The extreme flooding in South Carolina led many, including state Gov. Nikki Haley, to invoke the "1,000-year" flood terminology. It's not political rhetoric or apocalyptic hyperbole. It's actually the preferred term used by climate scientists to describe the math behind the tragic events that are still unfolding in the Palmetto State.
The label, used by the National Centers for Environmental Information, is a bit misleading, though. One might believe that a 1,000-year flood actually occurs once every 1,000 years. It doesn't, necessarily.
"It could happen twice in 10 years," said Michael Mann, a professor of meteorology at Penn State University. "And, then it might not happen for another 10,000 years."
The reference is to a statistical measure — 1 in 1,000. It means that there is a 1 in 1,000, or 0.1 percent, chance that such a rain event or flood will occur in any given year. There are also 500-year and 100-year rain events, which have probabilities of occurrence of 0.2 percent and 1 percent, respectively.
Based on historical data, it is possible to estimate how much rainfall would be associated with a very rare event in a given area, Mann said, though there is not a thousand years' worth of rainfall measurements; it's more like a century or so.
Coming up with data for a 1,000-year event, therefore, requires a mathematical function. It's the science version of educated guesswork.
"There's a lot of uncertainty about it," said Kenneth Kunkel, a professor focusing on climate variability at North Carolina State University.
The estimates vary depending on whether or not a region typically sees a lot of rain. A community prone to heavy flooding will have a lower threshold, measured in inches of rainfall, for a 1,000-year event. The threshold for a 1,000-year event in Charleston County, South Carolina over a three-day period is 17.1 inches.
The recent flooding in South Carolina actually surpassed this figure. It is of such a high magnitude, (there's been more than 20 inches of rainfall in some areas and the total rainfall has been calculated at 4.4 trillion gallons of water), that its probability of occurring was less than a 10th of a percent.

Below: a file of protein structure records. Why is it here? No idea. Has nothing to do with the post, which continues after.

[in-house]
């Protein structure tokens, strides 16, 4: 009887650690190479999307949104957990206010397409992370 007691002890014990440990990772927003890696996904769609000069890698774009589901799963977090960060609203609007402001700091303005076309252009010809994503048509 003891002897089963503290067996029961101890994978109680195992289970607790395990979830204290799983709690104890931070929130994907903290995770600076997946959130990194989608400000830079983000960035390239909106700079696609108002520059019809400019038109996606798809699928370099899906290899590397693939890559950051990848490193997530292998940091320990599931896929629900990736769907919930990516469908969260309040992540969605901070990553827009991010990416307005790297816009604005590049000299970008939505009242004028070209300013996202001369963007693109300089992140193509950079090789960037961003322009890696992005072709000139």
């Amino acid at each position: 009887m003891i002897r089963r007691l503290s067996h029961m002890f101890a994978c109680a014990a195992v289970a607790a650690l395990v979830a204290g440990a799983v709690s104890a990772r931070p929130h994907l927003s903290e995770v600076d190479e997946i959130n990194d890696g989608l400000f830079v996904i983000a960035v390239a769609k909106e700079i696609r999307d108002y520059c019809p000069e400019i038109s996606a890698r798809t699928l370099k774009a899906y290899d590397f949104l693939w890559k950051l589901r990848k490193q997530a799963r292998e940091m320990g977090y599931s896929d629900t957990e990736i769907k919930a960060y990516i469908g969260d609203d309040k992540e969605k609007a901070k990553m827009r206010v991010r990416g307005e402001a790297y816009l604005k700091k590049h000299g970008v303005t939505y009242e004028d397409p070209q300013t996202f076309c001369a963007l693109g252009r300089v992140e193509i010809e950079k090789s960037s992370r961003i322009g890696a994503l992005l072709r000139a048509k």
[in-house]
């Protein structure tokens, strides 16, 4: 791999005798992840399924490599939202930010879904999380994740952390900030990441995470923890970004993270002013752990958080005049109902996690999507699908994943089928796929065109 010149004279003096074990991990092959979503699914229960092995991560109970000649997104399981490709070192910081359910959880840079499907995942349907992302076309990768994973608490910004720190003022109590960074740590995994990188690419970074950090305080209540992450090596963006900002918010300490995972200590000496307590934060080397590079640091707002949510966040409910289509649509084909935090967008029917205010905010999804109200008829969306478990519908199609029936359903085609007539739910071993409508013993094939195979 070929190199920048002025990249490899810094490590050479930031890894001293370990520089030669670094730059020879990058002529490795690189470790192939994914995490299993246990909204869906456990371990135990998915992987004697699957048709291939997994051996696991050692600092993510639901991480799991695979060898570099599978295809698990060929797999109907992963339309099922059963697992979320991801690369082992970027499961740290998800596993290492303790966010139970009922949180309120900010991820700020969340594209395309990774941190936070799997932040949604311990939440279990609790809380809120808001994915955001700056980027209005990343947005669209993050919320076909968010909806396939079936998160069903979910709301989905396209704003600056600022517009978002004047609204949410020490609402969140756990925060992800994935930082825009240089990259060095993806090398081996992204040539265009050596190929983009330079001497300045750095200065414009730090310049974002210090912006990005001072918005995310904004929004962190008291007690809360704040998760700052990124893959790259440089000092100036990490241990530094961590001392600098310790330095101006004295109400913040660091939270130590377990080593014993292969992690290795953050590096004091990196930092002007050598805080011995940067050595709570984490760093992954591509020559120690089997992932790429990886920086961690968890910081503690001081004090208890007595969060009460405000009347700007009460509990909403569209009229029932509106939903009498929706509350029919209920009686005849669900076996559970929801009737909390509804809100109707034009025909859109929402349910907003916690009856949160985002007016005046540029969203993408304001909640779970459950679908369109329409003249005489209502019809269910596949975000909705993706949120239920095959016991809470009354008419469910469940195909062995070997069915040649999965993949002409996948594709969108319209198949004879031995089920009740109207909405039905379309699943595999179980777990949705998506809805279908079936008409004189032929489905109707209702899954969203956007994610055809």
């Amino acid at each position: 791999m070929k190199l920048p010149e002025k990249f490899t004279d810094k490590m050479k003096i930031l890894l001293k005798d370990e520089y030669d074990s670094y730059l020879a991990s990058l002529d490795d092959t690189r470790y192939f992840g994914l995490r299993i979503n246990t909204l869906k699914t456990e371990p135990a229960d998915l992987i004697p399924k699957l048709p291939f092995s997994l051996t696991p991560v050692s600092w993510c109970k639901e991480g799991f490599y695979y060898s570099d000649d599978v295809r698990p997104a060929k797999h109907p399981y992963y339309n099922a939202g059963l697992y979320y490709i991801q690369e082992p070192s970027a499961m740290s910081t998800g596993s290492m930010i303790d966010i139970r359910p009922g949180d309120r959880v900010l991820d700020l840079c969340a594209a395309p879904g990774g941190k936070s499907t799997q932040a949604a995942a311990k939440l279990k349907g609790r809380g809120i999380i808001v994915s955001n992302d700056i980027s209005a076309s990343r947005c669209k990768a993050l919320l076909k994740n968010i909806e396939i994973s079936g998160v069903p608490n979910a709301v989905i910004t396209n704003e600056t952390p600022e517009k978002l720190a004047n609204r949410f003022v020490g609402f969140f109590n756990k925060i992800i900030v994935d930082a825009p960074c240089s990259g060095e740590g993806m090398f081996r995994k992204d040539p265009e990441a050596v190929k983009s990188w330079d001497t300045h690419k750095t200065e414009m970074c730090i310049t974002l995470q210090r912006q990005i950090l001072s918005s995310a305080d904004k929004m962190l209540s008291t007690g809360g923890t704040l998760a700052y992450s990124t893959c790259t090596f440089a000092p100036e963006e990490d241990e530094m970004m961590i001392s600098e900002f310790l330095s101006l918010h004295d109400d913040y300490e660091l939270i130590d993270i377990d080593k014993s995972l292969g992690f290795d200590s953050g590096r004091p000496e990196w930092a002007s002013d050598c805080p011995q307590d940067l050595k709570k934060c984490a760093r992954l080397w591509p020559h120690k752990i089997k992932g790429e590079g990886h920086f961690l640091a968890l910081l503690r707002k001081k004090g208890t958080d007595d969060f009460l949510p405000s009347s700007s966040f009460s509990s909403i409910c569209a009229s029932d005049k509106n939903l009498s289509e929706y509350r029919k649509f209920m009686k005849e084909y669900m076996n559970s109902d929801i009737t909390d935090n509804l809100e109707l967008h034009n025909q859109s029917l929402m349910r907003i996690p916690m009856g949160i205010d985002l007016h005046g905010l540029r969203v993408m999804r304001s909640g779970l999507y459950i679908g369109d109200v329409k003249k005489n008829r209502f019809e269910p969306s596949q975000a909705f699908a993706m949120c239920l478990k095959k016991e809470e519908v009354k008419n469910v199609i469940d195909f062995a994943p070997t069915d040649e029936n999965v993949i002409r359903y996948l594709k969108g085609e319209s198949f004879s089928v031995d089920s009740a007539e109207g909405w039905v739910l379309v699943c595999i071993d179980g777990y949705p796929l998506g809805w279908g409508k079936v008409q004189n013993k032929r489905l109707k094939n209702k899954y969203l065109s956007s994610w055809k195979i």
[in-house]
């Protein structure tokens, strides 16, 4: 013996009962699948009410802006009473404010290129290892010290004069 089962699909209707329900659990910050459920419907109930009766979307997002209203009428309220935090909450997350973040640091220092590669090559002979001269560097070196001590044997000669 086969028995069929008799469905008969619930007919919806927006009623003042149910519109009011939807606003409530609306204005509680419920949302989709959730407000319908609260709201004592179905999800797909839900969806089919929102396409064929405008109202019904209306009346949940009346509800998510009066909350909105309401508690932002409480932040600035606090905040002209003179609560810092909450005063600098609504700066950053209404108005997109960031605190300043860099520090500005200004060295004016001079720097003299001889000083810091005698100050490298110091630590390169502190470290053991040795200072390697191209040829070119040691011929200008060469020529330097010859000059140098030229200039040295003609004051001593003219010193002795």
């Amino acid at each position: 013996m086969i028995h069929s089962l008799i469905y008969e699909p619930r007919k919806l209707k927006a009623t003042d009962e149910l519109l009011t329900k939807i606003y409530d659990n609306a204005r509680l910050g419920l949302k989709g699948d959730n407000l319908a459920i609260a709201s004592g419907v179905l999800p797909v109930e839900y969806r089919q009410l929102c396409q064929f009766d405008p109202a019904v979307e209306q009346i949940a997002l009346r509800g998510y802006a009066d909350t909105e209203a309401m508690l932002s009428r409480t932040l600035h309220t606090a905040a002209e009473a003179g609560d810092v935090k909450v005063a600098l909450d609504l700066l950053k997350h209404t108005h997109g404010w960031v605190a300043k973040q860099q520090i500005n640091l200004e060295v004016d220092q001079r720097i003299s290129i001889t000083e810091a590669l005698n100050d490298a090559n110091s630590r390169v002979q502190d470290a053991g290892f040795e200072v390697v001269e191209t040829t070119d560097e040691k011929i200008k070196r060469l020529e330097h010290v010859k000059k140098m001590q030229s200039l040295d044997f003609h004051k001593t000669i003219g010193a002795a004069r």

A more common but related term is "100-year flood," created in the 1960s by the U.S. government as the basis for the National Flood Insurance Program. The United States Geological Service explains on its website that "because the 1 percent AEP flood has a 1-in-100 chance of being equaled or exceeded in any one year, and it has an average recurrence interval of 100 years, it often is referred to as the '100-year flood.' " It also explains the calculation in terms it hopes the public can understand here.
The rainfall estimates for these events are drawn from historical data that precede what many climate scientists consider a pertinent factor today: climate change.
A NOAA blog post written after this past May and June's flooding in Texas and Oklahoma by Thomas Di Liberto, a meteorologist who works with NOAA's Climate Prediction Center and Climate.gov blog, noted that El Niño alone cannot account for the record-breaking nature of the rains. There is also natural variability of the atmosphere — or, in other words, "extreme weather sometimes just happens" — as well as climate change, a warmer climate and a wetter atmosphere.
The NOAA blog post stated, "There has not been a shortage of 1-in-25, -50, -100, even -1,000-year events." It also stated that even though there is only 100 years' worth of observations, doesn't mean you can't do the math on these events. "Remember that just because you don't have all the letters in a 'Wheel of Fortune' puzzle doesn't mean you can't figure out the answer."
According to the National Climate Assessment, and data sourced to Kunkel's team at N.C. State as well as NOAA, the most extreme-precipitation events (those in the 99th percentile of intensity) have increased in every region of the contiguous states since the 1950s.
The South Carolina flooding is the sixth 1,000-year rain event since 2010, according to data provided to USA Today by reinsurance firm AON Benfield, including the Tennessee floods in May 2010, the Mid-Atlantic, Northeast and New England Hurricane Irene flooding in 2011, the Colorado Springs floods in 2013, Baltimore flooding in August 2014, and flooding earlier this year in Nebraska.
Mann said the excessive rainfall in South Carolina can be at least partially attributed to record ocean levels, which added moisture to the air.
That also means while there are more "1,000-year" events likely to come, any increase in frequency would probably put an end to the term now in use to describe them.
"Climate change is actually increasing the likelihood of these events," Mann said. "They are no longer 1,000-year events."